Manolo says, here is the very handsome and unusual ballet flats from the Chloé, unusual because it is the very feminine form with the very masculine material. And yet, it works well in this case beacuse the leather and the stitching looks so rich.
Manolo says, one of the Manolo’s internet friends has asked him the question.
Please help. I am a CPA, and as such, I am accustomed to relying on rules to help me make decisions. I am unsure of the specifics on several shoe rules, so am turning to you, the highest authority thereon, for clarification.
I was of the belief that ladies should never wear black shoes with navy blue business clothing. I thought the rule was that navy blue, brown or cordovan were the only acceptable choices for shoe color. Have the rules changed?
In addition, what are the rules for the wearing of suede shoes? The wearing of suede shoes seems wrong to me during the day in the spring and summer, but okay during the day in the fall and winter, or anytime of the year at night. Please advise if such a rule exists.
Thank you very much for your assistance.
Unlike the summer-only rule about the white shoes, which the Manolo suggests you mostly ignore, the rule about the navy blue clothes and the black shoes is one you should mostly not ignore.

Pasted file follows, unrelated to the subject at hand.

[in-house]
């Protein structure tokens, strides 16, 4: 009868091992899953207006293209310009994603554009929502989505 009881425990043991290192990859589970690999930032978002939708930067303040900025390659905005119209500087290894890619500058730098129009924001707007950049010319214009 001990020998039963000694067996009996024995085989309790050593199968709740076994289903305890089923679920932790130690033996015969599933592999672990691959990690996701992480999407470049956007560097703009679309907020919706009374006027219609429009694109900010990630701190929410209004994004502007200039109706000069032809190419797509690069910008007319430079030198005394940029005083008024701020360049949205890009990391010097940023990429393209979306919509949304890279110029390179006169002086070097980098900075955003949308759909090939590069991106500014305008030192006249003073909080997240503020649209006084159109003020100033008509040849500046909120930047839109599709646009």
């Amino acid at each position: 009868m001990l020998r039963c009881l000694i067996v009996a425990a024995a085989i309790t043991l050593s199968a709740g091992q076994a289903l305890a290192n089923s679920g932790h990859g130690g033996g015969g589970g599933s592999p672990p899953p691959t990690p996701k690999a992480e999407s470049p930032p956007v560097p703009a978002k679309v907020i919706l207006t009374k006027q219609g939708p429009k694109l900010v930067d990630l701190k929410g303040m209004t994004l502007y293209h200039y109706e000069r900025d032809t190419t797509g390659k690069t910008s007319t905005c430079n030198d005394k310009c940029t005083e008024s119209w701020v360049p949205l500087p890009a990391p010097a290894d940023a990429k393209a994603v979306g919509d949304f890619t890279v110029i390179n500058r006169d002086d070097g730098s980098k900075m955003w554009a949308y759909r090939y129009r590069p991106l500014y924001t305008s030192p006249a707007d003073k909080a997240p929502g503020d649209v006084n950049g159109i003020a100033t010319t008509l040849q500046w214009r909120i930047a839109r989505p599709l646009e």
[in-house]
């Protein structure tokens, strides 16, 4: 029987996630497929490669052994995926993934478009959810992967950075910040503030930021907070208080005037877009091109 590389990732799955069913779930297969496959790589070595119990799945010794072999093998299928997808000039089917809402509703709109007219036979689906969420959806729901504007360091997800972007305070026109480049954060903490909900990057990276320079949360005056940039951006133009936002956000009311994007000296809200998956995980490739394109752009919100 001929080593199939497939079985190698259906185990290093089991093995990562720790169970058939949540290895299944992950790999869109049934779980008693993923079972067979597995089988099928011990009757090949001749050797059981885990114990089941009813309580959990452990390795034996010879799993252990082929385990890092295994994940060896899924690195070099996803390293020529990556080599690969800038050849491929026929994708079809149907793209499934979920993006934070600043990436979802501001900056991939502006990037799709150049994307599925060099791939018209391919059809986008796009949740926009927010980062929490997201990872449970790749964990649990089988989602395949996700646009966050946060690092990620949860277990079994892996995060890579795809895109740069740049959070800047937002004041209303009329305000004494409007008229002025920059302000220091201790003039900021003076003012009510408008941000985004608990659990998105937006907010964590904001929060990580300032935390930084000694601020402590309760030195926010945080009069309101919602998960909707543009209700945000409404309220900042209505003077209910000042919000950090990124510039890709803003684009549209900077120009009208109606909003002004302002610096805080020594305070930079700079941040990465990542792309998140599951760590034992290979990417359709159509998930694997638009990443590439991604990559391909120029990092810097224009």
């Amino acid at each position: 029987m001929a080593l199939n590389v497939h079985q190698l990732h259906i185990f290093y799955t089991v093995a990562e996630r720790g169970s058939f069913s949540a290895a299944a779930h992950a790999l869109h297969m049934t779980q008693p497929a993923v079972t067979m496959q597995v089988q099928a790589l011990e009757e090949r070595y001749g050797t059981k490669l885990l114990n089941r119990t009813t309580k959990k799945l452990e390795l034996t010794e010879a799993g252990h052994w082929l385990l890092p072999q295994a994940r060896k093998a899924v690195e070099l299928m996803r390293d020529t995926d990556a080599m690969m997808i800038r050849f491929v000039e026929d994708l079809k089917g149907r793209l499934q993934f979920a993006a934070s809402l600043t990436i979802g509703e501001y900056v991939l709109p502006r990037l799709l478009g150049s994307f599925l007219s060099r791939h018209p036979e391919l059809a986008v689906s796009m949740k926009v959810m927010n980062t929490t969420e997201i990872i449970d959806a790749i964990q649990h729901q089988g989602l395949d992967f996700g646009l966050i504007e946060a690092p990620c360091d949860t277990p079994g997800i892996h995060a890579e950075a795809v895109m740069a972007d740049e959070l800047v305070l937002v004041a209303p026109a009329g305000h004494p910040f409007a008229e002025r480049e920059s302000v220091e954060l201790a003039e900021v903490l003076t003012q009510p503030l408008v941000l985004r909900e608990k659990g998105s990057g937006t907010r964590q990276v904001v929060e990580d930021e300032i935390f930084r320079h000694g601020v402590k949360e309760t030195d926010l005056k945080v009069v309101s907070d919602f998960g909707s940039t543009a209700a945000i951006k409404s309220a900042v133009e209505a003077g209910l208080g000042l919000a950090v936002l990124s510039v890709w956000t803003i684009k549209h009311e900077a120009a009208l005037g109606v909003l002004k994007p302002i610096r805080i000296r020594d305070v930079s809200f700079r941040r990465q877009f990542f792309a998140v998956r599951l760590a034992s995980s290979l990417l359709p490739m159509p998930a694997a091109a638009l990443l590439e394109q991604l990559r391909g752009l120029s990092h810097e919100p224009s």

The problem is that the navy blue does not have the glamourous connotations, instead we think of it as the professional or the nautical color, and thus when we pair it with the black shoes it has the potential to become too drab, or too uniform. (Black clothing and black shoes do not suffer from this drabness because black has the glamourous associations.)
The trick to the navy blue clothing is to wear the shoes that offer the color contrast, such as the tans, the cordovans, the creams (especially in the springtime), and if you wish to really make the statement, the light blues and the greens.
Here are the pair of the super fantastic, cream-colored Giuseppe Zanotti shoes to wear with the navy blue clothing.
As for the suede shoes being acceptable only in the fall or the winter, or during the nighttime, the Manolo does not consider this the rule so much as the powerful suggestion.
Finally, and most importantly, the Manolo asks his friend the CPA Rebecca, why is she worrying about the navy and the suede? Now that the tax day has passed, should she not be laying on the tropical beach with the Raspberry Jumborita and the cabaña boy?
Manolo says, here are the few links which may perhaps amuse…
Germany’s militant Red Army Faction considered kidnapping fashion designer Karl Lagerfeld in the 1970s, said a former member of the radical left-wing group that shook the West German establishment.
The comments from Peter-Juergen Boock, who has served 17 years in jail for his role in the RAF, are the latest in a string of revelations which have caused a storm in Germany.
Some of his comments have sparked calls for a re-examination of the 1977 murder of a federal prosecutor.
Boock told Der Spiegel magazine the RAF had a list of possible targets for ransom in the late 1970s when it was trying to raise funds to help the group’s leaders escape from jail.